Asking the same exact questions of alcohol, caffeine
May 14, 2013
1. Nevada County Public Health Dept, 2012 Nevada County Health Status Report, p. 19.
2. Mayo Clinic Proc. 2009 July; 84(7): 625–631
3. Psychopharmacology (Berl). 2004 Oct; 176(1):1-29
4. American Journal of Emergency Medicine, Volume 26, Issue 7 , Pages 799-802, September 2008
5. Nevada County Sheriff’s Office Data, 2001-2009
6. Hum Brain Mapp. 2009 Oct;30(10):3102-14. doi: 10.1002/hbm.20732
7. Neurosci Biobehav Rev. 2009 June; 33(6): 793–806
Doctor Lasich’s recent letter to the editor inspired me to write in.
People ask a lot of questions about alcohol and caffeine, addictive and mind-altering drugs used for recreational purposes by the majority of adults in Nevada County.
But people may not be asking all of the right questions (Note: The use of toxic, mind-altering and addictive recreational drugs even includes physicians, who — like law enforcement — generally have drug addiction rates equal to or higher than that of the general population).
Of those who don’t question alcohol and caffeine use, some don’t ask questions because they don’t want to hear the answers. Many don’t even realize there are very important answers that need to be heard because they’ve been lulled into thinking alcohol and caffeine are just benign drink ingredients that cause no harm. Nothing is further than the truth.
Here are some true answers to questions that are infrequently asked:
Does the use of alcohol and caffeine lead to dependency/addiction? Absolutely; the use of alcohol and caffeine has been clearly documented to change the brain, particularly the reward system, in ways very similar to those found with opioid chemical dependency/addiction.
Statistics show that 13 percent of people who drink as little as one cup of coffee per day will develop dependency that includes withdrawal symptoms categorized as “clinically significant distress or functional impairment.”
In a three-year study of patients 10 years and older, hospitalization for caffeine abuse was also associated with pharmaceutical abuse.
As far as alcohol here in Nevada County, local alcohol-related arrest rates for DUI and Drunk in Public are more than 10 times higher than rates for the second most prevalent drug possession offense (meth) and more than 20 times higher than marijuana possession.
What are the symptoms of alcohol and caffeine withdrawal? As with all substances that cause dependency, an alcohol or caffeine dependent individual experiences withdrawal when he/she stops using. The symptoms of caffeine withdrawal are very similar to marijuana, including irritability, depressed mood and flu-like symptoms, but add to that: decreased alertness, drowsiness, difficulty concentrating, nausea/vomiting and muscle pain/stiffness.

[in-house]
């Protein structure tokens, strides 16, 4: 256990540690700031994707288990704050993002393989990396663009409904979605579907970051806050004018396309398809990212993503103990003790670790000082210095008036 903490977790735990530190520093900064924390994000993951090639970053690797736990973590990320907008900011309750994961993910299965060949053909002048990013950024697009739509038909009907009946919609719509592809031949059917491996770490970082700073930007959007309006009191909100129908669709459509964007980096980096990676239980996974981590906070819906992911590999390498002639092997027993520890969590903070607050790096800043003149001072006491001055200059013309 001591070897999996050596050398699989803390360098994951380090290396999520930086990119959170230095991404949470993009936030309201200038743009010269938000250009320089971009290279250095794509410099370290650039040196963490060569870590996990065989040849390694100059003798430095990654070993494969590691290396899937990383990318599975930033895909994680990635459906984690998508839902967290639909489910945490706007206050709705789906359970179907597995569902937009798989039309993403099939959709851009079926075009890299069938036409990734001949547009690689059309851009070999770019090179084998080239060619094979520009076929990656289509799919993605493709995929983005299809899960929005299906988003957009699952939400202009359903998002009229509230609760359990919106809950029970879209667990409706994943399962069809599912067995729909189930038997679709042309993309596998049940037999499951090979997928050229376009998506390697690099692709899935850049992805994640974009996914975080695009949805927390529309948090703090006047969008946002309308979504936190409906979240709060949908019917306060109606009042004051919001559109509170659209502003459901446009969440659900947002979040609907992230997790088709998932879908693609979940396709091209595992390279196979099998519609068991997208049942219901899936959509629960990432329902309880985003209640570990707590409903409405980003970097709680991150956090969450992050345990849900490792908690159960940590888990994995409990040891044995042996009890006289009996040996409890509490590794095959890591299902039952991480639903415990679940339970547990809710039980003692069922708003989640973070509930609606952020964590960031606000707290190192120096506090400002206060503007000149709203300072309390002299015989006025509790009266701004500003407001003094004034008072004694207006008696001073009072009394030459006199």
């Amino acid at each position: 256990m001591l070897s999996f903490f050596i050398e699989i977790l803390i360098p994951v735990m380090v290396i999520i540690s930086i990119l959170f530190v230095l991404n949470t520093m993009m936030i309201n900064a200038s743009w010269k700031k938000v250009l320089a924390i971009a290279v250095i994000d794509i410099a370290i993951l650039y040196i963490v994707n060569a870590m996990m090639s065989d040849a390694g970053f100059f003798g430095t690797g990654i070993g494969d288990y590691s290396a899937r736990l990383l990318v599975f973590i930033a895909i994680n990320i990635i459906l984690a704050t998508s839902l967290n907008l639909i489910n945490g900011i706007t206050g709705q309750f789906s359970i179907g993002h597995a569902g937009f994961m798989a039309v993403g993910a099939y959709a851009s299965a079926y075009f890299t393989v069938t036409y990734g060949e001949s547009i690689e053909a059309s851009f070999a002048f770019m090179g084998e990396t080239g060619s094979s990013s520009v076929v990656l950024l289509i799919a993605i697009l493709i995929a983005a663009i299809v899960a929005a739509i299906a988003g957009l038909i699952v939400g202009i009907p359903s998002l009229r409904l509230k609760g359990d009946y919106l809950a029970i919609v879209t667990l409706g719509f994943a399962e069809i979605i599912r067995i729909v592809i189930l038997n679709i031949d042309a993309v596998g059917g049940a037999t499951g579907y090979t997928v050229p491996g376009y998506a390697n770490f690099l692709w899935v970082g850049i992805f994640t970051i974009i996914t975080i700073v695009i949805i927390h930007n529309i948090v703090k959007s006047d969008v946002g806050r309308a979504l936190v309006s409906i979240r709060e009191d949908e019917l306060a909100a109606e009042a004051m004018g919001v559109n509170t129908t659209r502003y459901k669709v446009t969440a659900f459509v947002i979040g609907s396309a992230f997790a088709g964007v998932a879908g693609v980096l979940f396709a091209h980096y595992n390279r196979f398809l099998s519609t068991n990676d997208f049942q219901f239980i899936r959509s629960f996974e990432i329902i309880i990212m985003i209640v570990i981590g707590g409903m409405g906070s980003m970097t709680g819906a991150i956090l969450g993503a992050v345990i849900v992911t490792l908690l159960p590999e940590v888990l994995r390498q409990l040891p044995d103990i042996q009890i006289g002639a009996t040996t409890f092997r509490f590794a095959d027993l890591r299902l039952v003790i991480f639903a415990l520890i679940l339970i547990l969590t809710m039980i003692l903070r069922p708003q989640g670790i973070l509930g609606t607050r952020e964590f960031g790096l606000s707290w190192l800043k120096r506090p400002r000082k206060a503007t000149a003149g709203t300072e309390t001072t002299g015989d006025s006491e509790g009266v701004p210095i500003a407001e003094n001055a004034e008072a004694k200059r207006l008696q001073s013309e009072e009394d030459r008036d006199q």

The symptoms of alcohol withdrawal are worse than caffeine or marijuana, add rapid heart rate, tremors, clammy skin, hallucinations, fever, seizures and sometimes death (Yipes!) And don’t forget: most local physicians use both of these toxic, mind-altering and addictive drugs regularly, 95 percent of the time without any prescription).
The problem is that people don’t need prescriptions for alcohol and caffeine, and once addicted they continue to self-treat their symptoms of addiction as if they’re due to “stress” or maybe the flu, and not withdrawal.
What is the long-term impact of alcohol and caffeine use? Unlike water and juice, which are harmless drinks that have no lasting negative impact on the brain, alcohol and caffeine leave a huge footprint on the brain.
Using MRI technology, researchers have documented the severely blunted cerebral blood flow in the brains of even low-dose caffeine users, with blood flow in the brain reduced by an average of 27 percent.
People that interact with a caffeine user don’t need an MRI to tell them what they already know. Spouses and friends recognize the user’s personality is different or that he/she “is not the same unless they’ve had caffeine.”
School officials don’t need an MRI to notice the cycles of sleepiness/restlessness, drowsiness/agitation, and a general inability to concentrate by those who use caffeine regularly.
The impacts of alcohol use on the brain are also MRI-documented, including actual brain shrinkage in areas involved in reason and judgment, with older people being especially vulnerable. The impact of alcohol and caffeine use in schools is due to their impact on the brain’s ability to remember and learn.
These impaired cognitive skills can improve after the user quits using caffeine and/or alcohol.
However, the recovery time is much slower in children, because studies demonstrate exposure to caffeine and alcohol during brain development can have long-lasting effects on brain function.
The footprint left by them on a developing brain looks more like a gigantic boot print.
Do the potential benefits of alcohol and caffeine use outweigh the risks? This question is rarely asked in light of our community’s obsession with condemning marijuana while ignoring more serious drug problems. Don’t fool yourself into thinking that there are no risks involved with using alcohol and caffeine (See this story online for documented sources).
The risks have been clearly documented, including dependency, addiction, brain impairment and even the potential for death.
Everyone needs to take alcohol and caffeine use more seriously because they are not benign, harmless drink ingredients.
Martin Webb lives in Penn Valley.